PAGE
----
Homelessness Called ‘Crisis’ for the Formerly Incarcerated

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Illustration courtesy Prison Policy Initiative

People who have been to prison are 10 times more likely to be homeless than the general public, according to a report released Tuesday by the Prison Policy Initiative (PPI).

In the report, entitled Nowhere to Go, the PPI found that over two percent of formerly incarcerated people are homeless and that “nearly twice as many are living in precarious housing situations close to homelessness.”

The report, which the PPI said was the first national snapshot of homelessness among formerly incarcerated people, describes the problem of homelessness among formerly incarcerated as a “little-discussed housing and public safety crisis.”

According to the PPI study, written by Lucius Couloute, the increased likjelihood that an individual leaving prison will be homeless is an “irony considering that police departments regularly arrest and jail the homeless.”

Couloute said landlords and public housing authorities “have wide discretion to punish people with criminal records long after their sentences are over.”

His study said the problem was “fixable” through targeted public policy measures, including:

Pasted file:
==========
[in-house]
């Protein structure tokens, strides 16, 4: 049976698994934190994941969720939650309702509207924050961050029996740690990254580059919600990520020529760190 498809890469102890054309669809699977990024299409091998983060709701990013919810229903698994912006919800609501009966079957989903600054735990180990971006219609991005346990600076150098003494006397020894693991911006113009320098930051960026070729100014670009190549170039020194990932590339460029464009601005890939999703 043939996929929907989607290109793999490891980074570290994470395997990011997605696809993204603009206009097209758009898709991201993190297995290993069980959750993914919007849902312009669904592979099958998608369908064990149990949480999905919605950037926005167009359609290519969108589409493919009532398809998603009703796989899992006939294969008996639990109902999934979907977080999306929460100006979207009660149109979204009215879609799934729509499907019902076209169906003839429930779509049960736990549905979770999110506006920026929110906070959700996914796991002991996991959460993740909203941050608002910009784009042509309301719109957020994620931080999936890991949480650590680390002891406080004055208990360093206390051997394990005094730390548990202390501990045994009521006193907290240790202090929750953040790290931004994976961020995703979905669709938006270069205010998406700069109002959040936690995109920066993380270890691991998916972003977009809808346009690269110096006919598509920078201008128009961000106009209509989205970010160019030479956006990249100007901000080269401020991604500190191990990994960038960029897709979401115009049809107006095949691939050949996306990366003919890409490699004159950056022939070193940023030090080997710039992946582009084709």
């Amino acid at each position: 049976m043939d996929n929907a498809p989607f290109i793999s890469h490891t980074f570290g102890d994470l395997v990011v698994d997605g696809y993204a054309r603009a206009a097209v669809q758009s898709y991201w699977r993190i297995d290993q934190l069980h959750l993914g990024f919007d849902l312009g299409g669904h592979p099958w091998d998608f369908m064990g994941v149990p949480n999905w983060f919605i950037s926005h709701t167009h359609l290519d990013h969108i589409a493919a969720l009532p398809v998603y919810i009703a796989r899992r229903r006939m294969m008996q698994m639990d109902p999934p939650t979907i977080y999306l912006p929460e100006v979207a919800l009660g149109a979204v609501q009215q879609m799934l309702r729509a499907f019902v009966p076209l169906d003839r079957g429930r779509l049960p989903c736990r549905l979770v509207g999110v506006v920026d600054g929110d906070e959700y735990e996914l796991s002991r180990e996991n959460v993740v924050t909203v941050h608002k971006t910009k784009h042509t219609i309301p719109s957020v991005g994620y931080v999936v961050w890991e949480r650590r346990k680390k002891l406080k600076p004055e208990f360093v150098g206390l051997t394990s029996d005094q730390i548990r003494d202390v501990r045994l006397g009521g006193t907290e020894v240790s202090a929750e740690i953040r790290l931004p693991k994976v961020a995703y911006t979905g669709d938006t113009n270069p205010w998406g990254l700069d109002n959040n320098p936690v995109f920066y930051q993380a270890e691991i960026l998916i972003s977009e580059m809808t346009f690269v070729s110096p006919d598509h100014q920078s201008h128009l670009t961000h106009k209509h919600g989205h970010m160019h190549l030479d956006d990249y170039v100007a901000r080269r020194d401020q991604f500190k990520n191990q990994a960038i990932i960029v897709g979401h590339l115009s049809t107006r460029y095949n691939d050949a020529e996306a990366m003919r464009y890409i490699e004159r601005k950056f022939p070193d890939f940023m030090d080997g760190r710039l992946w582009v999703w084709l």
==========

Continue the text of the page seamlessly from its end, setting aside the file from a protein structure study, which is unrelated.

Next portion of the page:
• Regulating competitive housing markets to prevent blanket discrimination;
  • Creating statewide reentry systems to help recently-released Americans find homes;
  • Ending the criminalization of homelessness in U.S. cities;
  • Expanding social services for all homeless people, with a “Housing First” approach.

The full report can be downloaded here.

One thought on “Homelessness Called ‘Crisis’ for the Formerly Incarcerated

  1. I totally agree with the homelessness issue. In my opinion, there are no supportive setups for those leaving prisons to begin a new life. The vicious circle of starting over , depending on how long their prison term is, will land them right back in jail due to changes they are not aware of.

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